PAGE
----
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Evaluating the East: Indiana Pacers

The 2018 offseason has brought some changes to the Eastern Conference. LeBron James moved out west, Kawhi Leonard joined the Raptors, and although it isn’t a change per se, the Celtics will get two All-Stars back in their lineup this upcoming season.

Meanwhile, the Sixers revamped their bench and re-signed some important pieces, but other teams in the East will be looking to improve and move up in the standings.

Here at Sixers Front Office, we are in the middle of an Evaluating the East series that dives into the teams that are projected to be in the playoff picture this season. Each column will touch on the team’s key additions and losses, their outlook for 2018-19, and their threat level to the Sixers based on the colors of the US threat level system. The key is below…

In this installment, we’ll take a look at the improving Indiana Pacers.

2017-2018 Record: 48-34, 5th in the Eastern Conference. Eliminated in seven games in the first round against the Cleveland Cavaliers.

Notable Offseason Additions:

Tyreke Evans: After having one of his best seasons in recent years, Evans signed a one-year, $12 million contract with the Pacers. In his lone season in Memphis, Evans put up a nice line of 19.4 ponts, 5.2 assists, 5.1 rebounds, and 2.2 three-pointers per game (at nearly 40 percent) for the tanking Grizzlies. Now, Evans did most of that with Mike Conley out of the lineup, but he’s a pretty good player. He’s settled into being a nice bench piece after being a starter for most of his career. He’ll slot into the 6th man role for the Pacers, a role vacated by Lance Stephenson. Evans is a much better all-around player than Stephenson, giving the Pacers another offensive option to play with and without their star, Victor Oladipo. When teams try to get the ball out of Oladipo’s hands, they now have Evans to make them pay for it. I expect he’ll play around 25 minutes on average, with that number going up in important games.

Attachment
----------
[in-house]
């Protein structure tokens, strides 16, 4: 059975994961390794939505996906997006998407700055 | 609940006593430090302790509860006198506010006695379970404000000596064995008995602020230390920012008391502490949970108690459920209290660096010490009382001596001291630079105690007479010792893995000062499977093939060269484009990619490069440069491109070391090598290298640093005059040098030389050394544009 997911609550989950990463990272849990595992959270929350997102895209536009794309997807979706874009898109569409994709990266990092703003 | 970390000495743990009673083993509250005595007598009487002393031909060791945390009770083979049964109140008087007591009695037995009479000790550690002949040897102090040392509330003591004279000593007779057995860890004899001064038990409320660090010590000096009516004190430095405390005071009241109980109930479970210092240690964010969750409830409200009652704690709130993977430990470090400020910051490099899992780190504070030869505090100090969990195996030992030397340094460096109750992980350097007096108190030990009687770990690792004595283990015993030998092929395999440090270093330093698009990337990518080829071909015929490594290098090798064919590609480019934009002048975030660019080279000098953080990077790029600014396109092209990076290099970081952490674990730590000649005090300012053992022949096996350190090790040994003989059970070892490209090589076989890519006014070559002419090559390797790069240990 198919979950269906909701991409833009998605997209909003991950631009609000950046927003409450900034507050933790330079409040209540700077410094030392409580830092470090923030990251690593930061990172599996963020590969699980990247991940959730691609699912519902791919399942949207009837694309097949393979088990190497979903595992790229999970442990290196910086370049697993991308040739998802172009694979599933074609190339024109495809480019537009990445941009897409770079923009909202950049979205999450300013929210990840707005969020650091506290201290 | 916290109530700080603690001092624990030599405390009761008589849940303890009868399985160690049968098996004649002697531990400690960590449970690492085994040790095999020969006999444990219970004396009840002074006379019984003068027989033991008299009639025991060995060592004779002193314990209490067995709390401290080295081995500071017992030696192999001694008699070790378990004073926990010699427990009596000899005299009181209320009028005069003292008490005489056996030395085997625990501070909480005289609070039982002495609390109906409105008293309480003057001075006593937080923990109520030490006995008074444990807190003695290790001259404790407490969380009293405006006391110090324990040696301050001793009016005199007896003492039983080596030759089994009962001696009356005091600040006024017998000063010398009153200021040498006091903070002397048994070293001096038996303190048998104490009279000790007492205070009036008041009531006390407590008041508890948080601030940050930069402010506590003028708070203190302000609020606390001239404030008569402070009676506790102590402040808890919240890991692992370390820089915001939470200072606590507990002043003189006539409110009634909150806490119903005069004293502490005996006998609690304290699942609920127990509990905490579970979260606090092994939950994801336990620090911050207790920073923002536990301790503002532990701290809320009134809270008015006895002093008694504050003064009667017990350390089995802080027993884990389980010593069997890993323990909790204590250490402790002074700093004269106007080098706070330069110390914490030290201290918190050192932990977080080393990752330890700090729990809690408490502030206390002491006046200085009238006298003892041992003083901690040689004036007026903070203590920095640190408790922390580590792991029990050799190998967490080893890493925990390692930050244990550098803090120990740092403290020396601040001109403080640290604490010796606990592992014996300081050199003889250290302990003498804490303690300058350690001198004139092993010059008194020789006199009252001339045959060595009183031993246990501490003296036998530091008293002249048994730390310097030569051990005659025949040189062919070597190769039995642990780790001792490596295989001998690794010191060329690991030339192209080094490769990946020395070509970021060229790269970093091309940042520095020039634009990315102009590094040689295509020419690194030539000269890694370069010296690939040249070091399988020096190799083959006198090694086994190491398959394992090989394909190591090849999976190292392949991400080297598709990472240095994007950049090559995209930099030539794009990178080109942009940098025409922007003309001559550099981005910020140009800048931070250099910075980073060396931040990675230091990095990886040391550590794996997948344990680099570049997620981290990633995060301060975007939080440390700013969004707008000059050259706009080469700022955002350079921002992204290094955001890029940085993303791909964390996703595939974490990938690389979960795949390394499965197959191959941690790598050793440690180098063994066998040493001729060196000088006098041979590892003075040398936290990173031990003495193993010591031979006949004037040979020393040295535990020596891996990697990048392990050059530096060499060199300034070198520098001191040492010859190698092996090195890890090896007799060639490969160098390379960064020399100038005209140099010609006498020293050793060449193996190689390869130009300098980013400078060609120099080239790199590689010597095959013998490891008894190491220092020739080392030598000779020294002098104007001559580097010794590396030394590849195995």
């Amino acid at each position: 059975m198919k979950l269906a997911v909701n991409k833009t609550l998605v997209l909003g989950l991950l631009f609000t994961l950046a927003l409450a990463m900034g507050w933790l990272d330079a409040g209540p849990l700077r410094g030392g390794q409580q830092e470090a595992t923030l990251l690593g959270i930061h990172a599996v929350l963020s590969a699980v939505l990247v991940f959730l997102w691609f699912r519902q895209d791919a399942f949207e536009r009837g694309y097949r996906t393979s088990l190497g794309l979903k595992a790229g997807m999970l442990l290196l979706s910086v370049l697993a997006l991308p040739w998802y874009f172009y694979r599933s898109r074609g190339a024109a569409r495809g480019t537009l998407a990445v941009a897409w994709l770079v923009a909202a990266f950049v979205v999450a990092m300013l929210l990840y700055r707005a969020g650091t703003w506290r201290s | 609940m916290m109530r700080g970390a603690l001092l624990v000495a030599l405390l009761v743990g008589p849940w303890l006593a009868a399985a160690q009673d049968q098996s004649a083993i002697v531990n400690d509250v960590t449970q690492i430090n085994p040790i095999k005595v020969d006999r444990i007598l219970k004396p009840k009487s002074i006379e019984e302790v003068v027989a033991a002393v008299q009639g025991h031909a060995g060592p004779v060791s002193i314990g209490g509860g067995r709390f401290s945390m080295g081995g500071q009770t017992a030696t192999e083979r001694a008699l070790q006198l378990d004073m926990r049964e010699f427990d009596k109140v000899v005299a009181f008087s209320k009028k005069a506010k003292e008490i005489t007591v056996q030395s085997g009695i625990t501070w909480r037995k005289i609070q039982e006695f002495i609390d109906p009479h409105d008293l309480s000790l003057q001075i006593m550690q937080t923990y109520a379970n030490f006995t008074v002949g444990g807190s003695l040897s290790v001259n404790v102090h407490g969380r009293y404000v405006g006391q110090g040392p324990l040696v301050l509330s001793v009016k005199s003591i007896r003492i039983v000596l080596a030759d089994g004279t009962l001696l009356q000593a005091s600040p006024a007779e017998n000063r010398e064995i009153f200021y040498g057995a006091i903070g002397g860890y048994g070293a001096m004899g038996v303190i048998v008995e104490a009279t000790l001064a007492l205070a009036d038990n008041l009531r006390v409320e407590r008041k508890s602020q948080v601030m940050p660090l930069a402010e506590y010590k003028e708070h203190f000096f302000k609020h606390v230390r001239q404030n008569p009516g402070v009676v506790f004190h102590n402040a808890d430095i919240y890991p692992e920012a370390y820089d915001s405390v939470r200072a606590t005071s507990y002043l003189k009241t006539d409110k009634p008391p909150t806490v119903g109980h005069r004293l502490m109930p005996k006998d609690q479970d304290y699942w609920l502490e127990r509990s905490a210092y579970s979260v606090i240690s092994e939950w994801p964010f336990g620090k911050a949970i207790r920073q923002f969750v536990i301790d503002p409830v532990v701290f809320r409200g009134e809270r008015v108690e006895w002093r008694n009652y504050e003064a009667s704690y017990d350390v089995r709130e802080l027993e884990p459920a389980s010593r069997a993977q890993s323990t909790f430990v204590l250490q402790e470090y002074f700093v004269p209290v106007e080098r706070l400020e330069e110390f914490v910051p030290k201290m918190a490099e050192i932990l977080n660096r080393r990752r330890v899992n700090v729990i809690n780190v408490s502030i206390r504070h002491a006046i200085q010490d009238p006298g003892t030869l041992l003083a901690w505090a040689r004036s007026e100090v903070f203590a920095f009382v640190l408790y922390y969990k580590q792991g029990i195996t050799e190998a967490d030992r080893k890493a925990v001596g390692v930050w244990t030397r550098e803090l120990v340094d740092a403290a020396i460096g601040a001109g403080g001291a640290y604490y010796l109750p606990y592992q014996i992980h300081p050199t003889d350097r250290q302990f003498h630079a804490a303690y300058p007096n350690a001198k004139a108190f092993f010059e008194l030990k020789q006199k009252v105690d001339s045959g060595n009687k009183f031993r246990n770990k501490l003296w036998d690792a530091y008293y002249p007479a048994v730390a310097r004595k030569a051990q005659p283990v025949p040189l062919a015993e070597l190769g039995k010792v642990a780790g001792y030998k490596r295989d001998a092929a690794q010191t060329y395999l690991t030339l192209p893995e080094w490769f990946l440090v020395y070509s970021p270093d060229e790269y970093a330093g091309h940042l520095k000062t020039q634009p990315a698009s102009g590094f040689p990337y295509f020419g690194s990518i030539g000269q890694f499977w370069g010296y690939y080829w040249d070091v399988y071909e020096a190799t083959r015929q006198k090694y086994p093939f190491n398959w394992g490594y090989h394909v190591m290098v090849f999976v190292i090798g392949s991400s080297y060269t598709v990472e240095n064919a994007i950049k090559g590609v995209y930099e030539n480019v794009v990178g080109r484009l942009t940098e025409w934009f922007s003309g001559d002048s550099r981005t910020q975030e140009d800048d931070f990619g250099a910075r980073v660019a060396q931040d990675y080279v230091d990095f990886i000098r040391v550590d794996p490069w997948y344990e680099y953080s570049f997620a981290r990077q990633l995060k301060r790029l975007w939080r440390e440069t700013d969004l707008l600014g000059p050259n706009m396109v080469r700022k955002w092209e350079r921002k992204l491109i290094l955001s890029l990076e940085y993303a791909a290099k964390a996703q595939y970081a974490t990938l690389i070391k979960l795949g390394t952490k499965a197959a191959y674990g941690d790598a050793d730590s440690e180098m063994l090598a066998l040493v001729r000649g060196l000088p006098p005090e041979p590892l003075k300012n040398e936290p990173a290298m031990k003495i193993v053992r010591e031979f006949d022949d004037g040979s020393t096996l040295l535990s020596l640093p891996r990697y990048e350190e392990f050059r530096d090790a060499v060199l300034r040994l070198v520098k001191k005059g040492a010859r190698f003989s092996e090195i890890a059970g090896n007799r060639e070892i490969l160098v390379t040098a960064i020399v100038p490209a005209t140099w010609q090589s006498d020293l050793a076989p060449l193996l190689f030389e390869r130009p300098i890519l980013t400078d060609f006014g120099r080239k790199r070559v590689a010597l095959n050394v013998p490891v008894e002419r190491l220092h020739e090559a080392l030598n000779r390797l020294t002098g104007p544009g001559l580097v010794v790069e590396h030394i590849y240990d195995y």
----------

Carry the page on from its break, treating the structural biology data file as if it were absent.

Doug McDermott: After the Mavericks rescinded his qualifying offer, McDermott quickly inked a three-year, $22 million contract with Indiana, a deal that raised some eyebrows. Most teams shied away from giving out anything other than one-year deals, so the Pacers giving a three-year deal, at over $7 million per season, was quite a shock. McDermott is a good shooter, hitting 42 percent from beyond in his career, but he doesn’t do much more. That’s an expensive deal for a bench shooter. I wouldn’t expect him to play more than 15-18 minutes for the Pacers next season.

Aaron Holiday: The Pacers were armed with the 23rd overall pick in the summer’s draft, which they used on UCLA guard and brother of former Sixers Jrue and Justin, Aaron Holiday. Holiday is coming off of an outstanding junior season, which saw him average 20.3 points, 5.8 assists, and 3.7 rebounds per game. Holiday also shot over 40 percent from deep. He’s sort of a Tyreke Evans clone, albeit a little smaller. He’ll start the season buried on the depth chart behind Darren Collison and Cory Joseph but could see time as a spark of the bench.

Kyle O’Quinn: The Pacers chose to waive Al Jefferson and let Trevor Booker walk, which meant they needed a new backup center. Enter Kyle O’Quinn. O’Quinn left the Knicks to sign a one-year deal with the Pacers. I was hoping the Sixers would make a play for him as their backup to Embiid but the Pacers did instead. O’Quinn isn’t a big minutes guy but he’s a good backup center. He’ll play tough defense, rebound, and won’t get bullied by anyone. He’s the kind of guy they need to go up against a team with a bruising big man, like the Sixers.